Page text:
OPINION: An Open Letter to Karl-Johan Persson, CEO of H&M
Dear Mr Persson,
You are right. Just like you, as we read in this article published by The Independent, I also think that we need to eliminate poverty. Just like you, I also think we should tackle the climate. However, our opinions differ about how.
You point the finger at climate youngsters like Greta Thunberg because they ‘forbid’ people to consume. You think this is a big problem because it will only have a small impact on the environment, but will have terrible social consequences. For example, we believe that we must continue to create jobs to combat poverty, among other things. But that is where the proverbial shoe pinches: how can you, as the head of one of the largest clothing retailers in the world, call to alleviate poverty if you don’t even pay your own clothing workers a living wage?
In 2013, H&M promised to pay approximately 850,000 textile workers a living wage by 2018. Nothing has come of that promise. Despite ambitious promises, other clothing brands are also doing the same, according to this study by the University of Sheffield. In addition, according to the Fashion Transparency Index 2019, only 18.5 percent of the brands surveyed indicate how they work towards living wages in their supply chain. A 2019 study also shows that of 20 major brands such as Nike, Primark, Adidas and H&M that many outsource the payment of living wages, which seriously undermines the credibility of such promises.
Garment workers often have to borrow money to make ends meet every month and to provide for minimal necessities of life such as food and shelter, according to the Garment Worker Diaries published Microfinance Opportunities in partnership with Fashion Revolution. Clothing prices remain at rock bottom and the profits that retailers make do not go to the factory workers. To demand higher minimum wages, in order to achieve a living wage, thousands of workers themselves took to the streets in Bangladesh several times, which the government often punished violently.
In addition, when we talk about terrible social consequences, we also have to draw attention to the physical and sexual abuse that approximately 80 percent of clothing workers in Bangladesh are confronted with. Bangladesh is the second largest production country for clothing after China. Last March, 16 clothing workers even went on a hunger strike at a factory, following an assault by an 18-year-old colleague by one of the managers. It is equally striking that Amazon, the third richest company in the world, sells clothing from factories in Bangladesh that are blacklisted due to abuse of clothing workers and their poor safety conditions. Abuse is also the order of the day in garment workers in other production countries.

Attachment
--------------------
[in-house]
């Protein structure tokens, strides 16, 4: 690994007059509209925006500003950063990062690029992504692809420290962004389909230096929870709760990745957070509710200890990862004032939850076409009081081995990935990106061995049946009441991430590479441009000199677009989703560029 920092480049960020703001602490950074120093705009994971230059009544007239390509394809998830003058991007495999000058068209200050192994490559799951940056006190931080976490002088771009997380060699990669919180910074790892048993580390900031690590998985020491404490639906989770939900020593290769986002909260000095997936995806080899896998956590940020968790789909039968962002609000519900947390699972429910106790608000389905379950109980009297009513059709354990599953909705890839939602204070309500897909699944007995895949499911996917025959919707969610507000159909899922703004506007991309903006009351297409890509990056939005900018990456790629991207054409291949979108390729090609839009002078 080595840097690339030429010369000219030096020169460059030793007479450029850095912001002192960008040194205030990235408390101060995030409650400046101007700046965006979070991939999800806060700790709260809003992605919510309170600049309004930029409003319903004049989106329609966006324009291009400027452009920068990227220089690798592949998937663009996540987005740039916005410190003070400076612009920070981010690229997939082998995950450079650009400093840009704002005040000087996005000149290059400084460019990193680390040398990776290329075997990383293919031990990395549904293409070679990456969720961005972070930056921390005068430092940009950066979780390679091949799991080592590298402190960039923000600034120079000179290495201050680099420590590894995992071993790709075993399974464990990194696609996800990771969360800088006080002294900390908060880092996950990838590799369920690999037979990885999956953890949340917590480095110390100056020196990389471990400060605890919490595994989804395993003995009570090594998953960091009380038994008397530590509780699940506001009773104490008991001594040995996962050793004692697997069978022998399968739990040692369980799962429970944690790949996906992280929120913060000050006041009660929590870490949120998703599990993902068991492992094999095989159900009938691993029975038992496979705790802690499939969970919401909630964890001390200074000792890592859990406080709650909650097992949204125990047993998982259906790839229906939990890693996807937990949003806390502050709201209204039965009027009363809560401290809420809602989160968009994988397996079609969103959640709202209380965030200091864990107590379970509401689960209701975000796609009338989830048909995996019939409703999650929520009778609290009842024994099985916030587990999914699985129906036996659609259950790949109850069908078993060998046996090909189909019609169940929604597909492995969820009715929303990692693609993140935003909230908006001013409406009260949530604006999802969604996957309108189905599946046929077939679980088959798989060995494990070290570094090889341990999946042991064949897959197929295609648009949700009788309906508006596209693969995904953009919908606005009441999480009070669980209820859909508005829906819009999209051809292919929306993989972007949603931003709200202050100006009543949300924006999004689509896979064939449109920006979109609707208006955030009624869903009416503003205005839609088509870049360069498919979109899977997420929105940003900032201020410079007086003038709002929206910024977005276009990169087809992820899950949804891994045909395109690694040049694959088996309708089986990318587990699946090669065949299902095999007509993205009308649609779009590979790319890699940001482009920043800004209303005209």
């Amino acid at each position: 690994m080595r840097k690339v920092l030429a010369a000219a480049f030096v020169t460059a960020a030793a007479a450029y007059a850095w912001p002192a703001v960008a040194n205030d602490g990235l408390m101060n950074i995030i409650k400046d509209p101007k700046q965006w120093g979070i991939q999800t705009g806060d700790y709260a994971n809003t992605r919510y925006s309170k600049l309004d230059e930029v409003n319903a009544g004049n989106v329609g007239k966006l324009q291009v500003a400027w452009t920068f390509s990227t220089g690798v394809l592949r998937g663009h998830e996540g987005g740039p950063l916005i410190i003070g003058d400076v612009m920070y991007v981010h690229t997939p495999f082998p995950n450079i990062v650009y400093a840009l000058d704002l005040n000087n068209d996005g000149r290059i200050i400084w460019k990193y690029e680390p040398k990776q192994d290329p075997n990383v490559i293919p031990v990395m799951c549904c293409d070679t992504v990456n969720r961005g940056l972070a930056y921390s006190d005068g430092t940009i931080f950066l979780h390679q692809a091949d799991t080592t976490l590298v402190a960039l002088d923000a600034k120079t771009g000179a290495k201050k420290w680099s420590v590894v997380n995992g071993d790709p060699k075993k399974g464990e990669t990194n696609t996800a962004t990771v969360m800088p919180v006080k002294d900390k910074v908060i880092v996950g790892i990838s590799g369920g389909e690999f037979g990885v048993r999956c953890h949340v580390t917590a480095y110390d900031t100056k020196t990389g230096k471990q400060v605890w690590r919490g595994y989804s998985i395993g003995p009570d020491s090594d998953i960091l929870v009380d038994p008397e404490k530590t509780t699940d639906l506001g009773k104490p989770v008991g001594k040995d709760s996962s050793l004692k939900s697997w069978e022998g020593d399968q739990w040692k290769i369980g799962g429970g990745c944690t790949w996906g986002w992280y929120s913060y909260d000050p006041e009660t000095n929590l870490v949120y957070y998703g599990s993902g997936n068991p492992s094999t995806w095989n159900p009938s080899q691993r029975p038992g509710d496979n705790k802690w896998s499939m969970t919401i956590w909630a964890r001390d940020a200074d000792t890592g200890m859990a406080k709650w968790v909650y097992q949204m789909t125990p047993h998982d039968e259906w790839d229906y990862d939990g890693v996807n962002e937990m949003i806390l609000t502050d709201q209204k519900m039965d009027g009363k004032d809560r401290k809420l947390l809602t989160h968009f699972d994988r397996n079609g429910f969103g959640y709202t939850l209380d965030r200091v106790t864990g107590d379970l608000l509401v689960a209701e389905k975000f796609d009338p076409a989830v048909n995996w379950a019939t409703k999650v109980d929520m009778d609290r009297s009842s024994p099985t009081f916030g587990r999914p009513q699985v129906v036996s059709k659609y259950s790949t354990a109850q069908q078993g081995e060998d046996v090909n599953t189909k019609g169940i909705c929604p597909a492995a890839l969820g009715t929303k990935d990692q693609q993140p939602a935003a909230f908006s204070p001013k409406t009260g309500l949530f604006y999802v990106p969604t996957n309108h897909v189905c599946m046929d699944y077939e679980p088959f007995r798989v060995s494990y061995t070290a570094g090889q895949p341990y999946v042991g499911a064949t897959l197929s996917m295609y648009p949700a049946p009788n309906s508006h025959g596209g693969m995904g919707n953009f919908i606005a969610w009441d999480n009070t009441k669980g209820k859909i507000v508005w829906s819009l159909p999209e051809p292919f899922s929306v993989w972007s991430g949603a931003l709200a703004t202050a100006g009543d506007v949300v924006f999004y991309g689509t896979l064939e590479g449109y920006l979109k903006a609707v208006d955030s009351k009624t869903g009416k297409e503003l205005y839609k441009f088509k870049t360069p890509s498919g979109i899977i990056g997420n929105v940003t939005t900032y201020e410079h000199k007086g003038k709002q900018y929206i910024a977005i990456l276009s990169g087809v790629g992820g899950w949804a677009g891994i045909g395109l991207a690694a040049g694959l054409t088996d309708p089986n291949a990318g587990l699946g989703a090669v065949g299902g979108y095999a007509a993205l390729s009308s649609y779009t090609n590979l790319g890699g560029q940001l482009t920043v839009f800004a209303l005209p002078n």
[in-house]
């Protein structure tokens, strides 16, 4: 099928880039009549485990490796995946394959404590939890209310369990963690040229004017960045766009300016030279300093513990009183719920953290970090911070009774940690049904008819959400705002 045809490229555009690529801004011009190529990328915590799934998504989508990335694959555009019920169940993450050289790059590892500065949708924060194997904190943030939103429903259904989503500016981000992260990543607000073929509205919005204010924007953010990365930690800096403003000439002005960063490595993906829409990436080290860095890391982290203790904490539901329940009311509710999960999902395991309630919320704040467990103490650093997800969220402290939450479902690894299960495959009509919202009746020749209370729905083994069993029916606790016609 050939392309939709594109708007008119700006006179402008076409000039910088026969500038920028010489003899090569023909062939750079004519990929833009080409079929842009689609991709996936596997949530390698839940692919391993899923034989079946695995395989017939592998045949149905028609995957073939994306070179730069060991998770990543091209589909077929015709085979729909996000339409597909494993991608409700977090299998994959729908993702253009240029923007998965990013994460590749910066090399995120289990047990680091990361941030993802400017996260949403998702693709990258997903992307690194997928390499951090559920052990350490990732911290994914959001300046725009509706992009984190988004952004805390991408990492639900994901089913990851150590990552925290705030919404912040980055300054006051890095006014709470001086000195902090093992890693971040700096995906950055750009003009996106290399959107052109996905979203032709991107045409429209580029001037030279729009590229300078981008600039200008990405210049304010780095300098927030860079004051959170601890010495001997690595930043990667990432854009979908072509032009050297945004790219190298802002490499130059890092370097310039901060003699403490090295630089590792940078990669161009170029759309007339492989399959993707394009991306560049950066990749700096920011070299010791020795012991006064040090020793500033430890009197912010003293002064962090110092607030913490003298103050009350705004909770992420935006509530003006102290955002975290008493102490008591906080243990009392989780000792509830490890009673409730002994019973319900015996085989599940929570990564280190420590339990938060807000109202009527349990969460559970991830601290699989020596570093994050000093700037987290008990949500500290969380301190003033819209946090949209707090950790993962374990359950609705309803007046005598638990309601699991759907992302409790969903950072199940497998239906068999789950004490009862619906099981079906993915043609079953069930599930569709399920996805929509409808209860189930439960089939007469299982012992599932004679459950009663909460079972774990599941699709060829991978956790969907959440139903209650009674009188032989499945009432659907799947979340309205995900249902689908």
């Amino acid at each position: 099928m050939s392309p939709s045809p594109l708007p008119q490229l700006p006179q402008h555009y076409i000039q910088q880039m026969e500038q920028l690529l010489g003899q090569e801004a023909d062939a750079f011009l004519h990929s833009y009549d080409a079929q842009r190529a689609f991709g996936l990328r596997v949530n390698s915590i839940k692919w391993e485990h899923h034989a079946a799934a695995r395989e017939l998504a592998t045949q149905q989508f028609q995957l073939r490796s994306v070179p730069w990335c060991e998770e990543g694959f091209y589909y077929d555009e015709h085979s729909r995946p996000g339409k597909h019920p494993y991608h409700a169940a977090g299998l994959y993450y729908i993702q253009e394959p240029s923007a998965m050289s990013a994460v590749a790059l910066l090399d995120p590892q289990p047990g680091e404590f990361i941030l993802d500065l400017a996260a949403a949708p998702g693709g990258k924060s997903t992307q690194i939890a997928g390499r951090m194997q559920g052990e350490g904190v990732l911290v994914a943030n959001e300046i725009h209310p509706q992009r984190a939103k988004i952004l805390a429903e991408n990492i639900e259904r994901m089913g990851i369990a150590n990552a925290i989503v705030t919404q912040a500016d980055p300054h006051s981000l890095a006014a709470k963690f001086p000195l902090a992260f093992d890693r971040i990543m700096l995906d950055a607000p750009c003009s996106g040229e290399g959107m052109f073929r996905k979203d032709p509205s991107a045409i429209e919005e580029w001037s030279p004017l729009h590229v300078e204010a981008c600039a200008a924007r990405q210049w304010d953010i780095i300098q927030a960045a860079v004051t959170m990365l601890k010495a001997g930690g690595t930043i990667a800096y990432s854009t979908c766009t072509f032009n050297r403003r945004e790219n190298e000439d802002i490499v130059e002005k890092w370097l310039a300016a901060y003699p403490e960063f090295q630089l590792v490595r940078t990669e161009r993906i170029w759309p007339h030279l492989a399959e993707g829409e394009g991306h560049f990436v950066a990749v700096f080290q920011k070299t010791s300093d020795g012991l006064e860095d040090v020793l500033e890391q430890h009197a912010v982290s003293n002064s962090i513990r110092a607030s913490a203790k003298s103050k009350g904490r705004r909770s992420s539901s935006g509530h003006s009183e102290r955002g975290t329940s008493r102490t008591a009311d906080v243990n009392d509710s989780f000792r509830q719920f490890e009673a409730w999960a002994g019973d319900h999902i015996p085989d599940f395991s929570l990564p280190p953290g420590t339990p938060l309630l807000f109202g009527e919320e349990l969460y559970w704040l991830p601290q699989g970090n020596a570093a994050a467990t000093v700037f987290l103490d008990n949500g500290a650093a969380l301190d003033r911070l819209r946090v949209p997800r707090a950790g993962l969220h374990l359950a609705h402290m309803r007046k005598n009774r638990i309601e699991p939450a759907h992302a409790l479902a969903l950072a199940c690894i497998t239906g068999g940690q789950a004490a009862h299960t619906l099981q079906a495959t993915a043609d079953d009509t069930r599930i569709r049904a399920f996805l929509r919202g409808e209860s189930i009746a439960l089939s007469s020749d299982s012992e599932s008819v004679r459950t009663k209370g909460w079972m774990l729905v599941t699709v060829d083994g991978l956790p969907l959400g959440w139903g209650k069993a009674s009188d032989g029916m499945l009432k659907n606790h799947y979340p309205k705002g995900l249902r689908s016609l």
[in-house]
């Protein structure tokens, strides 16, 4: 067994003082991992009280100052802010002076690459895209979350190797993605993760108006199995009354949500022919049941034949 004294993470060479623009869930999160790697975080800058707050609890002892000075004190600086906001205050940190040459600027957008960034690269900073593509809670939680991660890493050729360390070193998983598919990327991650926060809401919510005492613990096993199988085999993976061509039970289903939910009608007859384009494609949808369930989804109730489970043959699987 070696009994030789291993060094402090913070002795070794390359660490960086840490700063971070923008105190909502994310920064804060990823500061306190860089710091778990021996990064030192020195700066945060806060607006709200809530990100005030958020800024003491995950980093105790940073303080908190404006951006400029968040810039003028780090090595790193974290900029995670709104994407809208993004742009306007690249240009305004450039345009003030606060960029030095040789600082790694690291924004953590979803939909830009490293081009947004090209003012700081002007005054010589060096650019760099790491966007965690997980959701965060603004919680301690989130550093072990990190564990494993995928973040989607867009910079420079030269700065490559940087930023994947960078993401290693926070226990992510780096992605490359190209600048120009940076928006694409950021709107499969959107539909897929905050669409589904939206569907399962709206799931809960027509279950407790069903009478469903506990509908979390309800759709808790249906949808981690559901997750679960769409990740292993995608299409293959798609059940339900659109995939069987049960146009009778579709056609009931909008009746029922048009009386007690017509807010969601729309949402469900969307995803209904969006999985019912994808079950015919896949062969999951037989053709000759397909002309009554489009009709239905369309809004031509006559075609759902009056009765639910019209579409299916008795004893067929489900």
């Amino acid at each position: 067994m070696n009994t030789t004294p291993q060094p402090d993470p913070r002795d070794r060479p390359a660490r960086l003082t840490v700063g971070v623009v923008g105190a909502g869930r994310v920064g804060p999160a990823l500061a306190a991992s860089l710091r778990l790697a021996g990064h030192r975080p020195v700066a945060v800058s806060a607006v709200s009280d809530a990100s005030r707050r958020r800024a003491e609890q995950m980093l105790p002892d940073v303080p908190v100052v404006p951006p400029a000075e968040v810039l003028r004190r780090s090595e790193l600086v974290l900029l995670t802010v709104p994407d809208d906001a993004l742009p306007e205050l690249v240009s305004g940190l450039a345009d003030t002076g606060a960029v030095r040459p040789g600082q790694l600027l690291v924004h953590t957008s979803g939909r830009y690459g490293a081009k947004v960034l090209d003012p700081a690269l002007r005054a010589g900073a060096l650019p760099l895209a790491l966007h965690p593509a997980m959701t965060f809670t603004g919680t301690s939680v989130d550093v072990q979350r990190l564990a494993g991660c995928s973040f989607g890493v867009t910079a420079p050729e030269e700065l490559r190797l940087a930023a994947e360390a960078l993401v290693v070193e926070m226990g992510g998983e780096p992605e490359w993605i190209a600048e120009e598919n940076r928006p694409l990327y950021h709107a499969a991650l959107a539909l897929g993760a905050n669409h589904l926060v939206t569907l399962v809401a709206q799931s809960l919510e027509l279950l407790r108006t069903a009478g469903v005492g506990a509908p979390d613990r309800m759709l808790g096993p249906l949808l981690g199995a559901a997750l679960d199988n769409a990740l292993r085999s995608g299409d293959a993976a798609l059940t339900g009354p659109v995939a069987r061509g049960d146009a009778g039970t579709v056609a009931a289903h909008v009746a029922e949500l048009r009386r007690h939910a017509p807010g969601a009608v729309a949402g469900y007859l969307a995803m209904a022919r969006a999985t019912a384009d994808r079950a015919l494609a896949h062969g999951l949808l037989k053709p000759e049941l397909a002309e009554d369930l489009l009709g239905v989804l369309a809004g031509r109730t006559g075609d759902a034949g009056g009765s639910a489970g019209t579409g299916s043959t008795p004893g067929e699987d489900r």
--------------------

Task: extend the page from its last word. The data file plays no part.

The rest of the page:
COAL AND GAS
“Technological innovation, alternative raw materials and cleaner energy.” These are words that you use when it comes to the climate. However, if we look at how we produce and consume clothing, this seems incongruous. The clothing and shoe industries together are responsible for more than 8 percent of global greenhouse gas emissions, according to a Quantis report. Clothing production, which is mainly concentrated in Asia, is still dependent on coal and gas to generate electricity and heat.
Are H&M and other brands really not doing well ecologically? You do, just like some other brands, make efforts and great promises. By 2030 you indeed promise to only use ‘recycled or other sustainable material’ for clothing. H&M is already doing this for its ‘Conscious Collection’. Inditex, the parent company of Zara and others, also made serious promises; by 2025 they want all their cotton, linen and polyester to be organic, sustainable or recycled. But the question remains: how credible can you be if you also continue to embrace the fast fashion model? If you continue to promote mass consumption? Between 2000 and 2014, clothing production has doubled worldwide. Unfortunately, we wear our clothes only half as long as before. This is untenable. Every second, an equivalent of a truck full of textile goes to the dump or is burned. Barely 1 percent of clothing is recycled.
So, dear Mr. Persson, you cannot criticise youth climate activist without first looking into your own heart. What these young people want and what we need is a systemic approach, a transition to a sustainable economic model for the clothing industry in which profits do not go hand in hand with abuse and harrowing ecological consequences. There are smaller players on the market who can display a transparent and sustainable revenue model. When will large retailers make this work?